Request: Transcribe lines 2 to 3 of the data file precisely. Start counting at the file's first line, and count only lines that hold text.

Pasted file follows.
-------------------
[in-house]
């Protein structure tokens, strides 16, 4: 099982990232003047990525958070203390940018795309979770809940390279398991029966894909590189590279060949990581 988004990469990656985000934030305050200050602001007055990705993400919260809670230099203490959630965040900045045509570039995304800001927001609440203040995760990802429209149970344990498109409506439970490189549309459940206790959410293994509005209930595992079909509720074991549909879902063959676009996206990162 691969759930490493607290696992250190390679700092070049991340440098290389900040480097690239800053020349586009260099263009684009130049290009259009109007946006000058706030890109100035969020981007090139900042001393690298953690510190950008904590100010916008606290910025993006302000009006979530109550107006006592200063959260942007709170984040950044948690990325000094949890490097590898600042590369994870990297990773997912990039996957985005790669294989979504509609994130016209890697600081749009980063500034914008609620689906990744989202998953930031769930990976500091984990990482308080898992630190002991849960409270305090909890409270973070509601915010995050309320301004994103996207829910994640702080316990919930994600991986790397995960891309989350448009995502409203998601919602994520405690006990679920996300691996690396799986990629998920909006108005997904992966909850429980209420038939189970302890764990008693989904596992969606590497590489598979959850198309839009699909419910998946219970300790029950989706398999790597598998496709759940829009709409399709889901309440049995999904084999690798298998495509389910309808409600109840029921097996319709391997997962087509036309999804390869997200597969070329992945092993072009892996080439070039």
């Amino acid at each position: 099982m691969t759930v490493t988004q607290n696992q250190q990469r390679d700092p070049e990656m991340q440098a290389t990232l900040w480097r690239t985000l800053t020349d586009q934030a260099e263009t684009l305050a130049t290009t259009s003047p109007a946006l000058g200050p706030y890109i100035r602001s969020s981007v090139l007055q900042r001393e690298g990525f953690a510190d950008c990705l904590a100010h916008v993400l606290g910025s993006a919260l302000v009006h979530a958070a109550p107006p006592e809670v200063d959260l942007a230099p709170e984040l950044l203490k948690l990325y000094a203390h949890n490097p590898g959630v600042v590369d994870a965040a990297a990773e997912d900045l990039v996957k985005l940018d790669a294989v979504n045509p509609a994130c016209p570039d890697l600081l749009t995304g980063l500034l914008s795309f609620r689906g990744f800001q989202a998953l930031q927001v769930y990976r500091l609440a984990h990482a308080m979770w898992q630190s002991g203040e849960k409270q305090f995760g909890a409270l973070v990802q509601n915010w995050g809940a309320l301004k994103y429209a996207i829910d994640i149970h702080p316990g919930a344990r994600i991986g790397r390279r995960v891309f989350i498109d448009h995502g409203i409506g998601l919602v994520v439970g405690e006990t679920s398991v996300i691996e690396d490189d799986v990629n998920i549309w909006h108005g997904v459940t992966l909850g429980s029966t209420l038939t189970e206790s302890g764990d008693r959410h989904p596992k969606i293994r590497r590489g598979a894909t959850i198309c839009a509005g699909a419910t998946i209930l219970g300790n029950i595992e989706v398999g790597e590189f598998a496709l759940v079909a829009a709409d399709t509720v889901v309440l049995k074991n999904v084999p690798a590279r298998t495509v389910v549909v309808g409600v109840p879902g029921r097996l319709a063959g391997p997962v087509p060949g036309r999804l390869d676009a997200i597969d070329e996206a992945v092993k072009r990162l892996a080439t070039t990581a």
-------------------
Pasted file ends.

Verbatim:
């Protein structure tokens, strides 16, 4: 099982990232003047990525958070203390940018795309979770809940390279398991029966894909590189590279060949990581 988004990469990656985000934030305050200050602001007055990705993400919260809670230099203490959630965040900045045509570039995304800001927001609440203040995760990802429209149970344990498109409506439970490189549309459940206790959410293994509005209930595992079909509720074991549909879902063959676009996206990162 691969759930490493607290696992250190390679700092070049991340440098290389900040480097690239800053020349586009260099263009684009130049290009259009109007946006000058706030890109100035969020981007090139900042001393690298953690510190950008904590100010916008606290910025993006302000009006979530109550107006006592200063959260942007709170984040950044948690990325000094949890490097590898600042590369994870990297990773997912990039996957985005790669294989979504509609994130016209890697600081749009980063500034914008609620689906990744989202998953930031769930990976500091984990990482308080898992630190002991849960409270305090909890409270973070509601915010995050309320301004994103996207829910994640702080316990919930994600991986790397995960891309989350448009995502409203998601919602994520405690006990679920996300691996690396799986990629998920909006108005997904992966909850429980209420038939189970302890764990008693989904596992969606590497590489598979959850198309839009699909419910998946219970300790029950989706398999790597598998496709759940829009709409399709889901309440049995999904084999690798298998495509389910309808409600109840029921097996319709391997997962087509036309999804390869997200597969070329992945092993072009892996080439070039």
């Amino acid at each position: 099982m691969t759930v490493t988004q607290n696992q250190q990469r390679d700092p070049e990656m991340q440098a290389t990232l900040w480097r690239t985000l800053t020349d586009q934030a260099e263009t684009l305050a130049t290009t259009s003047p109007a946006l000058g200050p706030y890109i100035r602001s969020s981007v090139l007055q900042r001393e690298g990525f953690a510190d950008c990705l904590a100010h916008v993400l606290g910025s993006a919260l302000v009006h979530a958070a109550p107006p006592e809670v200063d959260l942007a230099p709170e984040l950044l203490k948690l990325y000094a203390h949890n490097p590898g959630v600042v590369d994870a965040a990297a990773e997912d900045l990039v996957k985005l940018d790669a294989v979504n045509p509609a994130c016209p570039d890697l600081l749009t995304g980063l500034l914008s795309f609620r689906g990744f800001q989202a998953l930031q927001v769930y990976r500091l609440a984990h990482a308080m979770w898992q630190s002991g203040e849960k409270q305090f995760g909890a409270l973070v990802q509601n915010w995050g809940a309320l301004k994103y429209a996207i829910d994640i149970h702080p316990g919930a344990r994600i991986g790397r390279r995960v891309f989350i498109d448009h995502g409203i409506g998601l919602v994520v439970g405690e006990t679920s398991v996300i691996e690396d490189d799986v990629n998920i549309w909006h108005g997904v459940t992966l909850g429980s029966t209420l038939t189970e206790s302890g764990d008693r959410h989904p596992k969606i293994r590497r590489g598979a894909t959850i198309c839009a509005g699909a419910t998946i209930l219970g300790n029950i595992e989706v398999g790597e590189f598998a496709l759940v079909a829009a709409d399709t509720v889901v309440l049995k074991n999904v084999p690798a590279r298998t495509v389910v549909v309808g409600v109840p879902g029921r097996l319709a063959g391997p997962v087509p060949g036309r999804l390869d676009a997200i597969d070329e996206a992945v092993k072009r990162l892996a080439t070039t990581a």